While he’s made great strides the last few months, Connor is not what I would call a great sleeper. He’s a creature of habit, and during the workweek Karen keeps him on a military-strict schedule of naps and bedtime. A single deviation from that program has been known to cause a tailspin. Would the warm V-berth force us to retreat back home? 

After much brainstorming about the best sleeping arrangements, Karen purchased a nice portable crib device that fit well in the forward berth. Karen and Connor settled into the berth, Salty laid near them and I posted up on the convertible salon berth. It would be like sleeping on the couch, I told myself. I honestly kind of looked forward to having a space to myself. 

Karen struggled mightily in the beginning to get Connor to rest his head and go to sleep. Lying atop my sleeping bag and watching light fade from the sky, I tapped on my phone while Karen sang her 12th song in a row. It happened slowly—so slowly—and then, all at once. The beast had begun to slumber. I very slowly allowed myself to relax, knowing that every boat wake or outside sound could end our night in an instant. 

Connor blissfully and miraculously stayed asleep through the night. I wish I could say the same for myself. Until midnight, we were rocked by the occasional wake from people blowing through the no-wake zone. Then there was a drunken party on a nearby sailboat that hit its crescendo at 1:30. My blood pressure spiked with every “whoooo hooo!” that echoed across the water and into the warm cabin. A couple years ago I would have shared choice expletives with my new neighbors. Maybe I’m maturing, or maybe I just didn’t want to wake Connor.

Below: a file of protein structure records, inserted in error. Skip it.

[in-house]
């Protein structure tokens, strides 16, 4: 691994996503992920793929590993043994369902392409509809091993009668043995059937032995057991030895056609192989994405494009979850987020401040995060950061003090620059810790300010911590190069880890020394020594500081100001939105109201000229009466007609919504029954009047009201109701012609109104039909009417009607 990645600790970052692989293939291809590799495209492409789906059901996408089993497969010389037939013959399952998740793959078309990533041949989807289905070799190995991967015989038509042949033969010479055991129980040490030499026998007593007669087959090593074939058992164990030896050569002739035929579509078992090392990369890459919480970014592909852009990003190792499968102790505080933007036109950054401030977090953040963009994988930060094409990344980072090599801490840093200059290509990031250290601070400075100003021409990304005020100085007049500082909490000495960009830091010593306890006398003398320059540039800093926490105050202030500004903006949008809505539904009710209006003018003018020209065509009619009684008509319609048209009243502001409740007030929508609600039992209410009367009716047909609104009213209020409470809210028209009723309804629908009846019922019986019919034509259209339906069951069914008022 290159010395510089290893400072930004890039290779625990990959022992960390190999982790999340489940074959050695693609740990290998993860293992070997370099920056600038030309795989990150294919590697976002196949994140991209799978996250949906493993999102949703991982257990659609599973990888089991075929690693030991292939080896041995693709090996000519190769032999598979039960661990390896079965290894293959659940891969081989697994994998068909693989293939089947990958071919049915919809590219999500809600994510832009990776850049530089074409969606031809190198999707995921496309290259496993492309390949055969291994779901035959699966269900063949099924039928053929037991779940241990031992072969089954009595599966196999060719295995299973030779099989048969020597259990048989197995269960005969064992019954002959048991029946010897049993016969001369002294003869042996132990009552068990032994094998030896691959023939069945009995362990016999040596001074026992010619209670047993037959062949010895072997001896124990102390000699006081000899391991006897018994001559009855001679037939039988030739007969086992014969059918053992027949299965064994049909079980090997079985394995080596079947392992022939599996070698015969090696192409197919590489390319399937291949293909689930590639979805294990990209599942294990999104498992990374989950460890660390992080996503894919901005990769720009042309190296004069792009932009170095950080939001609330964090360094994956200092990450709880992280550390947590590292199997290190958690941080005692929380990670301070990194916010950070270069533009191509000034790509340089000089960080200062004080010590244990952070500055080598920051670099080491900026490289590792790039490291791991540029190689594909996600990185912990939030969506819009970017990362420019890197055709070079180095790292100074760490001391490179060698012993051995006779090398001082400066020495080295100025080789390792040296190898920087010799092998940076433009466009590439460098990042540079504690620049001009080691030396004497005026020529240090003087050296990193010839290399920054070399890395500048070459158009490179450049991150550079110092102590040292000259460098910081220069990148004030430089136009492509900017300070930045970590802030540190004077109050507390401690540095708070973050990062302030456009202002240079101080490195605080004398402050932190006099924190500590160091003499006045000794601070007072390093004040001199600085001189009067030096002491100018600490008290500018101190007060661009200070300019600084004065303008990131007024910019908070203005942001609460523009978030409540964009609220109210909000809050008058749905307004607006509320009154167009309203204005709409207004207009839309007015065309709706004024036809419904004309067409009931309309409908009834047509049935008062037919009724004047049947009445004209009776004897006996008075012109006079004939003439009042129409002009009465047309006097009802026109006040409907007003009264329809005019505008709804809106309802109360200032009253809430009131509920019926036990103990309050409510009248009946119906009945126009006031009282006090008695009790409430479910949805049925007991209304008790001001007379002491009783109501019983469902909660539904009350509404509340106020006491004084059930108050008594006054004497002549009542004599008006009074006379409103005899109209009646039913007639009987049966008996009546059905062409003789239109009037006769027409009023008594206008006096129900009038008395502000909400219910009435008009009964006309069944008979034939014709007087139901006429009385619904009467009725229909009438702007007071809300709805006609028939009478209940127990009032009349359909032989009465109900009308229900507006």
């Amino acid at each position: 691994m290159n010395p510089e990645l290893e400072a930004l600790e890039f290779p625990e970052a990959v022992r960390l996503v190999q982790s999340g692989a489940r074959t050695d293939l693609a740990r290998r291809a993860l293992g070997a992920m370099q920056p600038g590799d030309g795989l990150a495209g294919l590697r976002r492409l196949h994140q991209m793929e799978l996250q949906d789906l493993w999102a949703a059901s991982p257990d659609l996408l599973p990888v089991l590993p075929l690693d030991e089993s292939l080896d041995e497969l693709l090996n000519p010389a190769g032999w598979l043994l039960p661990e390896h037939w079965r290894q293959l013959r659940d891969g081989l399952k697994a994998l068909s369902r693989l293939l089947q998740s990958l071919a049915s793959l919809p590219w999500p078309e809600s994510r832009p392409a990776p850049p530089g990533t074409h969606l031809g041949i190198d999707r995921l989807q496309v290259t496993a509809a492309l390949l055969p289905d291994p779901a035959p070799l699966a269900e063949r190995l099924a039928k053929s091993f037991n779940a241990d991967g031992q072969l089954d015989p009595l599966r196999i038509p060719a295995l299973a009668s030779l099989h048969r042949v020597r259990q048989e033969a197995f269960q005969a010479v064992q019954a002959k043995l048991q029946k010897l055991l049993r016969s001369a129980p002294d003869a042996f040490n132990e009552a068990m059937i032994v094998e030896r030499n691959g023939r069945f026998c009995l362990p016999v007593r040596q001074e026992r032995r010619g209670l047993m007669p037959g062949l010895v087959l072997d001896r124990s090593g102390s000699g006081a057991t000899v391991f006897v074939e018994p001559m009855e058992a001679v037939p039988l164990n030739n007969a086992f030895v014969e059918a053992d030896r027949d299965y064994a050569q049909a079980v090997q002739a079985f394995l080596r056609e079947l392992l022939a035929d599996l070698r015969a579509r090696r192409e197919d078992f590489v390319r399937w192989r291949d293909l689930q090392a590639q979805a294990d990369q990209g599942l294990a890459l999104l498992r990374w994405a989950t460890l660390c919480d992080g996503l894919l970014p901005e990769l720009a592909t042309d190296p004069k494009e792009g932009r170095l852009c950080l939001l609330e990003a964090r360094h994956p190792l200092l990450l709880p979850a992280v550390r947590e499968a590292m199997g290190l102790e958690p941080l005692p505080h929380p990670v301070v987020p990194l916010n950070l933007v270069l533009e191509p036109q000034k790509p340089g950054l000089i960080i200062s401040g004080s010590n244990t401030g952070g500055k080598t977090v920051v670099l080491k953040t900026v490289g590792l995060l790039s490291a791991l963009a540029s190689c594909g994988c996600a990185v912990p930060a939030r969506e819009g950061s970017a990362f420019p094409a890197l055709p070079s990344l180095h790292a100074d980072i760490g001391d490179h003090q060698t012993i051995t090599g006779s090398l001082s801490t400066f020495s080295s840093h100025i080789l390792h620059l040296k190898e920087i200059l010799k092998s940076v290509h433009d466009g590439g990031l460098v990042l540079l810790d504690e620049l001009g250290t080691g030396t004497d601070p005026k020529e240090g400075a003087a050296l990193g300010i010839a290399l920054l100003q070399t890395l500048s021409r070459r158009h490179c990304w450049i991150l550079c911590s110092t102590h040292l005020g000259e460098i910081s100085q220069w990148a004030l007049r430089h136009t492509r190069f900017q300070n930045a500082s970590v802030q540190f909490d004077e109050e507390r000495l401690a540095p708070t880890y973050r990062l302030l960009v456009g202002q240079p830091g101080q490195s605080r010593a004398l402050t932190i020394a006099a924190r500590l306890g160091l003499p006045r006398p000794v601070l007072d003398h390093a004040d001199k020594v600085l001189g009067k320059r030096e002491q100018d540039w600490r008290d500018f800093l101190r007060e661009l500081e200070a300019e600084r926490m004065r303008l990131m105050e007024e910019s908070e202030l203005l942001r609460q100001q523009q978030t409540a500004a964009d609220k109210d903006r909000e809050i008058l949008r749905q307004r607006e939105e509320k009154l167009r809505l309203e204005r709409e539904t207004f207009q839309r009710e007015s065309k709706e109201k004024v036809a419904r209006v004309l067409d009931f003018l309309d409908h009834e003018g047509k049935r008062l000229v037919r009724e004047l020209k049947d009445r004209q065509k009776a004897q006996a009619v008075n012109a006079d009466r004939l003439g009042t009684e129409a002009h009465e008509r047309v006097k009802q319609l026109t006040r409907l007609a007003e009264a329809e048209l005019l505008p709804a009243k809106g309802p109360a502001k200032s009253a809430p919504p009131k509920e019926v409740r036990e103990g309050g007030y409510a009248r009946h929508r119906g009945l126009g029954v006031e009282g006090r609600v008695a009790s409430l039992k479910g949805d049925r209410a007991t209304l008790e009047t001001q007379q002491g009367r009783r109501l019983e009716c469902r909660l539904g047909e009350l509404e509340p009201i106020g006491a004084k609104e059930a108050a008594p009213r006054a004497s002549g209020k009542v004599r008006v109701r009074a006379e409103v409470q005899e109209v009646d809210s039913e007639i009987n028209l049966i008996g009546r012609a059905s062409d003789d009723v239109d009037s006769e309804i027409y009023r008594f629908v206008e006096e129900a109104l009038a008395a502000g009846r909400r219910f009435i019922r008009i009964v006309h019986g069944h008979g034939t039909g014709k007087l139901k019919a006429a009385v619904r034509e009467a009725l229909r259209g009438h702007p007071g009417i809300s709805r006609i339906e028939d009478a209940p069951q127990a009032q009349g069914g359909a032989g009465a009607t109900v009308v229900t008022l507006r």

At 4:45 the first rays of light poured into the cabin (I really need better curtains, I mumbled to myself) and extinguished any hope I had for more sleep. I laid inside my sweaty sleeping bag and checked social media while feeling especially grouchy. I finally decided to get up and grab a bottle of water. What I saw next changed my mood completely (though not indefinitely). Karen was sound asleep on the port side of the berth, Connor was peacefully passed out on the side of his crib and Salty The Protector was enjoying doggy dreams beneath them. I stood there for more than a minute trying to stay in this moment and commit it to memory. We did it. We not only survived our first night aboard, we managed to enjoy ourselves. 

Later the next day, Karen and I were talking about how unusual boating is in that for a leisure activity it takes so much work. Indeed, it took more hours to prep for—and recover from—our first night than we actually spent on the boat. But when I think of that memory, the first morning waking up to my family sleeping together on our new boat, I have to say it was the kind of first that could never be replicated. Therein lies the beauty of any first. 


Little Moments Like This

Karen sits back in a blue West Marine chair making faces at Connor. Scrunched in a bulky, red life jacket he’s uncomfortable but musters a smile back at her. Beneath the chair, tethered by her pink leash, is our pup Salty. Tongue dangling from her mouth, she too is enjoying the ride.

            It’s at this moment, looking down from the flybridge of my new Bertram 28 that I release my breath and wonder, does it get any better than this?